image of jerusalem 2013

Is this the Beginning of the End in Iraq?
It was certainly noteworthy if not also significant...

11 March   |   2009   |   Subject  Middle East & North Africa (MENA)

... to pundits across the European Union that the Iraqi provincial elections of 31st January took place with strikingly little violence, and that the results not only strengthened the central state but also consolidated PM Nuri Kamal al-Maliki’s anti-federalist mandate let alone his hopes for a possible second term in the upcoming parliamentary elections. Besides, the Iraqi security apparatuses functioned more or less well in managing the annual pilgrimage of Shi’i Muslims to Karbala despite a series of violent attacks. No wonder then that we in the West started daring to hope that President Obama’s tenure could perhaps engender a period of increasing consensus and calm in Iraq as much as the gradual re-animation and eventual re-independence of this resourceful and oil-rich country.

This hope that the media translated into political headlines across its pages or news bulletins was further encouraged by President Obama’s announcement of substantial troop withdrawals in the next six months. US combat operations would in effect cease by end-August 2010, and the remaining contingent of American troops, anything between 35,000 and 50,000, that are meant to ensure the period of transition would in all likelihood also be drawn down by end-2011. High time, many associates told me with long and meaningful sighs, not least due to the alarming study by the RAND Corporation that some 300,000 US service members are currently suffering from post-traumatic stress disorder or depression, and that 320,000 have most likely experienced a traumatic brain injury.

So has Iraq started witnessing a period when combat operations will gradually give way to stability operations instead, and when the much-needed mission of nation-building can start in earnest?

Let me admonish readers that we should not indulge too hastily in over-confidence, or worse complacency. Just witness the recent vile attack against the police academy in Baghdad or the later incident in western Baghdad that resulted with many casualties. Whilst it is true that violence across Iraq has dropped to its lowest ebb since the American invasion of 2003, there have nonetheless been a score of high-profile attacks, including a bombing at a cattle market in Hilla.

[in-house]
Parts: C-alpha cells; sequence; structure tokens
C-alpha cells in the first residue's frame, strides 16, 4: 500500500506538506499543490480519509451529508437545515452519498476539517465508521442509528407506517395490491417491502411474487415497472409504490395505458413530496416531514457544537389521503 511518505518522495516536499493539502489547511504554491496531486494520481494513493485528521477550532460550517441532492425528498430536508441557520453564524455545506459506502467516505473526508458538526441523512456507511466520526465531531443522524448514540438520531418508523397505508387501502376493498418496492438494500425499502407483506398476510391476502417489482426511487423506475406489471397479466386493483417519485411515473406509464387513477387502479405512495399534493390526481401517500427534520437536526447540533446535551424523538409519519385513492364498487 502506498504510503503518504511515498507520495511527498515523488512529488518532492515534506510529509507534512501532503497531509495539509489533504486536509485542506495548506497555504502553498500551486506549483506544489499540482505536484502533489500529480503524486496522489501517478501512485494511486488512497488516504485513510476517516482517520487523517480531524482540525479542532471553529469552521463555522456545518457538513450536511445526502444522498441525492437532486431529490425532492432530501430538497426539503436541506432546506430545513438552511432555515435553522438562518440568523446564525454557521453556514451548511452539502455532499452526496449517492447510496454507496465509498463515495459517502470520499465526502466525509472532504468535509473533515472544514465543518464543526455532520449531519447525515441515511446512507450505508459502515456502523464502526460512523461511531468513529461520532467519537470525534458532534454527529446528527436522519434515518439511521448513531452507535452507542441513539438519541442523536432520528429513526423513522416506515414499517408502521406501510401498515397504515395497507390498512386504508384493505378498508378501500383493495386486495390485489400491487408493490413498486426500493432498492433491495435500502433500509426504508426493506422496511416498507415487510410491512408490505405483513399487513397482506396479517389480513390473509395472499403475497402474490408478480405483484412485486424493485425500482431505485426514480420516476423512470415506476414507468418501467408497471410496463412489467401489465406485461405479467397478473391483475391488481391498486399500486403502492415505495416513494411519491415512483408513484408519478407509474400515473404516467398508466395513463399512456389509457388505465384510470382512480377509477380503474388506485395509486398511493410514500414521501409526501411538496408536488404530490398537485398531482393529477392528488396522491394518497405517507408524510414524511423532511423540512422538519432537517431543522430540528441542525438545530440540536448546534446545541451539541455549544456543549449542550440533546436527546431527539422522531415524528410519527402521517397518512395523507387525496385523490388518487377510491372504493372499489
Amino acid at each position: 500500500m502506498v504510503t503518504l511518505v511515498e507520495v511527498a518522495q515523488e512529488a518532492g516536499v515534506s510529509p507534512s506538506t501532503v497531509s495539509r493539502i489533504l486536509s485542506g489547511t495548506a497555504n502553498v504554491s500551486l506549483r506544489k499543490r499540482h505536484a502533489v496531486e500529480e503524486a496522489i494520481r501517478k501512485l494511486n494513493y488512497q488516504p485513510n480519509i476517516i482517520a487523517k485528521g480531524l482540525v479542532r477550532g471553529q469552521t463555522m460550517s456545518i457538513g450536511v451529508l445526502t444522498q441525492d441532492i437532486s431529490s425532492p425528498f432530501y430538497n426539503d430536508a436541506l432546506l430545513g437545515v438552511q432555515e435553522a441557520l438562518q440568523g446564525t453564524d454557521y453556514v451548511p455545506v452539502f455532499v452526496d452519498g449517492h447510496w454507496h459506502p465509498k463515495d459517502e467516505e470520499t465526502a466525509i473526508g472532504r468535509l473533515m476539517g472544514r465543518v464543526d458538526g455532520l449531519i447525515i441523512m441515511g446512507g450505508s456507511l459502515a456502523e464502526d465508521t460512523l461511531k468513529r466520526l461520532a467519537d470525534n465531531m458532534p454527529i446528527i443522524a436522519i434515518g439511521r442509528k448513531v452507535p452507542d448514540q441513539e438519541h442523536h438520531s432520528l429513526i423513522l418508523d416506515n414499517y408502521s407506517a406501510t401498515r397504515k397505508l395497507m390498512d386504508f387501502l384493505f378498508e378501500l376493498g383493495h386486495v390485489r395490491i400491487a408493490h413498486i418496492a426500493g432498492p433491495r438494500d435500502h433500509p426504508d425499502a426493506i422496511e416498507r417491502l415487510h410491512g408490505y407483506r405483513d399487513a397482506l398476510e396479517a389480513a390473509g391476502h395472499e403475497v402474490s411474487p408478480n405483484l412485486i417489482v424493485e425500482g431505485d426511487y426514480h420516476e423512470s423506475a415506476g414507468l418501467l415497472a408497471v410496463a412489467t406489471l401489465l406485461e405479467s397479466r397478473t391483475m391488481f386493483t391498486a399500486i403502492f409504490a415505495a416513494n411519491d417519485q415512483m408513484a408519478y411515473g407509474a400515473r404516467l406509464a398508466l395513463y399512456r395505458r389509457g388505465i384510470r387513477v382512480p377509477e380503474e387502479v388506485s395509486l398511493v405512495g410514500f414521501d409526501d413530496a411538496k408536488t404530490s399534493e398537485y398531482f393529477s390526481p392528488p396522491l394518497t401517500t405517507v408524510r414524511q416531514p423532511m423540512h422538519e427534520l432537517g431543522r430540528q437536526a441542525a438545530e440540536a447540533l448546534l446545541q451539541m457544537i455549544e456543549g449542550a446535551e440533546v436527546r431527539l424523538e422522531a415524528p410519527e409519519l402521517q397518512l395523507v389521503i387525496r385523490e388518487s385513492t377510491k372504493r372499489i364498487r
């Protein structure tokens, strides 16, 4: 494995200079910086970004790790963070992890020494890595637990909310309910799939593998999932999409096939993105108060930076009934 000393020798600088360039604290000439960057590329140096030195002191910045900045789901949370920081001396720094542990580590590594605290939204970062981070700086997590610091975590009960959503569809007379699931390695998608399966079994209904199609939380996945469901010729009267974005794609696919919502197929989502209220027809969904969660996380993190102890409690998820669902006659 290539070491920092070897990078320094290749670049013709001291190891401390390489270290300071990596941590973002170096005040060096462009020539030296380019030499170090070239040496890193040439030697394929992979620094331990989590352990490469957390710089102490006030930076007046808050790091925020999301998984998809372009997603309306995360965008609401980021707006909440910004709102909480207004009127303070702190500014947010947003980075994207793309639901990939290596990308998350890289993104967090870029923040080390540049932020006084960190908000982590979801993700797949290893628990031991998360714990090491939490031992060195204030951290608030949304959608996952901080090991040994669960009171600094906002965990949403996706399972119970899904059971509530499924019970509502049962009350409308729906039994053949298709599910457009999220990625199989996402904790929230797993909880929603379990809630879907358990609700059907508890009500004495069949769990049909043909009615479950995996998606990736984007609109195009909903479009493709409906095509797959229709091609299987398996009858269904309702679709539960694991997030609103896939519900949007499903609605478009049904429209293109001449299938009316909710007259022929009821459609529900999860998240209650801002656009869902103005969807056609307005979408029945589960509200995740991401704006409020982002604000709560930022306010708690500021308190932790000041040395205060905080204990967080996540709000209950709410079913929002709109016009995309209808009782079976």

Baghdad, for instance, remains a fortress city, with hundreds of checkpoints and tens of thousands of armed security officers lining the streets. In Diyala Province, north of Baghdad, local security officials report that there has even been a steady increase in attacks in the past few weeks. In fact, the cities of Ba’quba and Mosul remain plagued by violence.

But let me go beyond physical, psychological or structural violence. Let me remind readers briefly of a few things that need to be undertaken to help turn the tide in Iraq, limit the nihilistic violence of terror-infused groups and encourage Iraq sustain itself through a period of democratic and peaceful transition whereby all communities - Kurds, Sunnis and Shi’is, as well as the smaller ones such as Yazidis, Mandaeans, Sabaeans and Christians - would live peaceably together.

In order to achieve a sense of coherence and coming together for the whole country, it is vital to settle those outstanding issues between the Arab and Kurdish components of Iraqi society that have occasionally descended into disputes and even into ugly spats. I allude first and foremost to the pending status of Kirkuk (and other disputed territories) that has stalled for months due to non-implementation of Article 140 of the Constitution that had called for a plebiscite by end-2007. In addition, a draft federal hydrocarbons law, essential to the production and export of oil and gas from new fields, has also been languishing due to rudimental differences between Baghdad and Erbil. The fact that Kirkuk has a super-giant oilfield and significant gas reserves, when coupled with a history of Kurdish presence and subsequent Arabisation by the late president in the 1980’s, underline the importance of treating this matter expeditiously but also equitably.

Moreover, it is equally necessary to review the Constitution, but one must exercise caution that it is not done at the expense of one community or another. The Constitution must be all-inclusive and preserve the fundamental rights of all Iraqis. This is essential to help the sense of Iraqi resurgent nationalism imbuing the country today. Iraqis can reflect their re-tapped pride in their own country by taking those steps that would ensure a stable security environment for everyone as well as the economic livelihood of all Iraqis. Iraq can well afford democracy with plurality and stability.

Let me add a word of caution though. The global recession would sooner or later lead most Western powers to question their open-ended commitments in Iraq. If the country were to spiral into discord and violence again, the USA, the UK and other allies who find themselves caught up in an extended economic disaster would then be reluctant to continue supporting the unending warfare or costly politicisation of Iraq if - or when - it begins to undermine their own economic recovery. As such, the sooner Iraq regains its health, the better it will be for everyone - Iraqis and other players alike.

So will Iraqis upset the prophets of doom and gloom, put their heads together and sort out their house? Will they heed to those who wish them peace and prosperity, or will they continue to jostle for power and follow the road to perdition?

© Dr Harry Hagopian   |   2009   |   11 March


Print or download a copy of this article.


Google: Yahoo: MSN: